Primary Lessons in Swatow Grammar (Colloquial)


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Primary Lessons in Swatow Grammar was published by American Baptist missionary Rev William Ashmore in Swatow in 1884, despite suffering partial loss of sight for a prolonged period because of ophthalmia. He accomplished this with the assistance of Rev. William Duffus of the English Presbyterian Mission, who had charge of a small press. 

In his own words, Rev. Ashmore did not intend for his book to set forth "the usages and principles of Chinese grammar in general, but of the Swatow dialect (as the missionaries referred to spoken Teochew) only". Furthermore, he meant for it to be "an elementary work designed for beginners" to "help any of them to tide over some of the difficulties which meet them at the outset". 

 After an introduction to the Teochew vernacular (including variations in pronunciation between the "Hu city" (府城, i.e. the old Teochew prefectural city that is now Chaozhou city)/Thenghai (澄海) and Teoyor (潮陽), the book gives an interesting overview of what is Teochew grammar.

According to Rev Ashmore, grammar is called Bun Huap (文法, "literary method") in Teochew. Under Teochew grammar, words are divided into two general classes which are called sit-ji (實字, true or substantive words) and hu-ji (虚, empty words). The former are words that contain "anything discernible" and comprise all nouns and sometimes verbs; the latter are words that have "nothing discernible", including all auxiliaries, adverbs, prepositions, conjunctions, interjections etc. Besides this, words are also classified as uah-ji (活字, living characters) and si-ji (死字, dead characters).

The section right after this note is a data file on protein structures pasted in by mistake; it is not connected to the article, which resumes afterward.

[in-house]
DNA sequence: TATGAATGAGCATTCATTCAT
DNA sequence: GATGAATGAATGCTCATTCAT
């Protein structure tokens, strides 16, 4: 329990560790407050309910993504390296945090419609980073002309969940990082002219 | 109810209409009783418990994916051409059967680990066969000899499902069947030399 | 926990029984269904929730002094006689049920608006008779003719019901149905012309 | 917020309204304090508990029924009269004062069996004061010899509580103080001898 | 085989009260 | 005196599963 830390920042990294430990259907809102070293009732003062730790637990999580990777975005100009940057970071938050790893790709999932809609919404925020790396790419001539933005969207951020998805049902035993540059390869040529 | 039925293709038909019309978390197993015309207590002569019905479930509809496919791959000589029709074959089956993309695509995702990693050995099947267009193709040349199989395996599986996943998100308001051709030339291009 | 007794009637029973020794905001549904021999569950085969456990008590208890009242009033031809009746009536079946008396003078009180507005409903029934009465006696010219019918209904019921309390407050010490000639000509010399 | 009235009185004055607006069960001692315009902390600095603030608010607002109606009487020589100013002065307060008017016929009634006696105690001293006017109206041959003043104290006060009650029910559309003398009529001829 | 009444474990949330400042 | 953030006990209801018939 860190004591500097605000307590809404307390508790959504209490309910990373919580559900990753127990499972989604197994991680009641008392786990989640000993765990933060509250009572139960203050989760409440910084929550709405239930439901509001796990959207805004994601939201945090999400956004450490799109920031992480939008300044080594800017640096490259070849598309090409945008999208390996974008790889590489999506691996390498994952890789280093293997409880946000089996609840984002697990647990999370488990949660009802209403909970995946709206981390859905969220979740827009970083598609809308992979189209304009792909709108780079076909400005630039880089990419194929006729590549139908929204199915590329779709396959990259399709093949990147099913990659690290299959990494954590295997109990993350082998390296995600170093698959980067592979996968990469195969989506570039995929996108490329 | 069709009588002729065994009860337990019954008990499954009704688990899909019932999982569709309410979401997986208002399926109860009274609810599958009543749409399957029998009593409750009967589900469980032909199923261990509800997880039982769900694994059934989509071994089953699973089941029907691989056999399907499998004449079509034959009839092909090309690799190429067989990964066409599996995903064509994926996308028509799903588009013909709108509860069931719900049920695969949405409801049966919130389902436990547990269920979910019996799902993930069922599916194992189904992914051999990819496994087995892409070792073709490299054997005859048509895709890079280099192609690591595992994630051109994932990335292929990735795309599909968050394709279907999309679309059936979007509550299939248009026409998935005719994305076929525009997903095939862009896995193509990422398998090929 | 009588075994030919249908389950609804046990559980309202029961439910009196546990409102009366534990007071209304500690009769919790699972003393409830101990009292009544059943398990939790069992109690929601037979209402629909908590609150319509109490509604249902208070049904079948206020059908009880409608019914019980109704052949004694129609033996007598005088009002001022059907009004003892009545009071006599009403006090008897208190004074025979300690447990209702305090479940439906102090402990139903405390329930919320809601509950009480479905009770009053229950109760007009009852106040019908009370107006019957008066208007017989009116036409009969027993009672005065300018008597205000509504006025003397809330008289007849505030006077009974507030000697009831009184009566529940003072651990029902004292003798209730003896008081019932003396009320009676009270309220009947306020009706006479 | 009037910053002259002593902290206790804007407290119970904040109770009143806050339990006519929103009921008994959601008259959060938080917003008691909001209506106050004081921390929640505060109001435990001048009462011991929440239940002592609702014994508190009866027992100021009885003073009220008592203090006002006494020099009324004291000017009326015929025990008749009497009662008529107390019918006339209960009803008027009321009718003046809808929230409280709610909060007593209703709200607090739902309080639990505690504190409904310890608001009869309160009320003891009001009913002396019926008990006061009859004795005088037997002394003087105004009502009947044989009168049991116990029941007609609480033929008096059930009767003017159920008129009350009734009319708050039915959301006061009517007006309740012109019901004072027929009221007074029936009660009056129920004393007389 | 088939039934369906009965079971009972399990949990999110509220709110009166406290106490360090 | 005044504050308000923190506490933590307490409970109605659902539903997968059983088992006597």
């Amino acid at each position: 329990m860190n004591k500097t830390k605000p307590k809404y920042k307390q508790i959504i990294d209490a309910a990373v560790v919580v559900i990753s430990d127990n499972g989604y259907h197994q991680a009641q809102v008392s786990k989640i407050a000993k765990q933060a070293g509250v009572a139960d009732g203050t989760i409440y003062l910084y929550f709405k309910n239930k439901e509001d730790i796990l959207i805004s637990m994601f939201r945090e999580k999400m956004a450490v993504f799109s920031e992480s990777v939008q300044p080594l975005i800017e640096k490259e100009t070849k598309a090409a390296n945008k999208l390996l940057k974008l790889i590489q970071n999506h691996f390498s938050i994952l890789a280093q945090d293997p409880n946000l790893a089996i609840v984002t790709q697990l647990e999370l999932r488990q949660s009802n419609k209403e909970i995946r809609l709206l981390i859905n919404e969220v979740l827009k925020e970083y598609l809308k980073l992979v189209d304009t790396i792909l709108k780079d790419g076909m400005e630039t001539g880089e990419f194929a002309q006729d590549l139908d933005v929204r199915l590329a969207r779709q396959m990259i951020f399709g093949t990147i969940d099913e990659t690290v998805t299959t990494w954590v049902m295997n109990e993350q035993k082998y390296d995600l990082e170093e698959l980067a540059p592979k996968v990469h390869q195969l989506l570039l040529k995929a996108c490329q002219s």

The main body of Primary Lessons consists of 36 lessons, whose headers are shown below"

  1. Pronouns
  2. Short sentences
  3. Short sentences
  4. Declension of Pronouns
  5. Sentences
  6. Other Pronominal Words
  7. Substantive Verb
  8. Possessive Verb
  9. Interrogatives
  10. Time
  11. Place, Direction, &c
  12. Quantity
  13. The Article
  14. Prepositions and equivalents
  15. Conjunctions
  16. Adverbs
  17. Interjections
  18. Adjectives
  19. Resemblance
  20. Difference
  21. Nouns
  22. Gender
  23. Number
  24. Verbs
  25. Conjugational Equivalents
  26. Examples in the Active Voice
  27. Various Passive Forms
  28. Mood Equivalents
  29. Tense Equivalents
  30. Some Usages of Syntax
  31. Growth of Sentences
  32. Bits of Description
  33. Abbreviations
  34. Slang
  35. Various Questions
  36. Words used in teaching and arguing

    In addition to these lessons, there is an appended list of syllables representing the sounds used in pronouncing Teochew that was prepared by Rev. S.B. Patridge.

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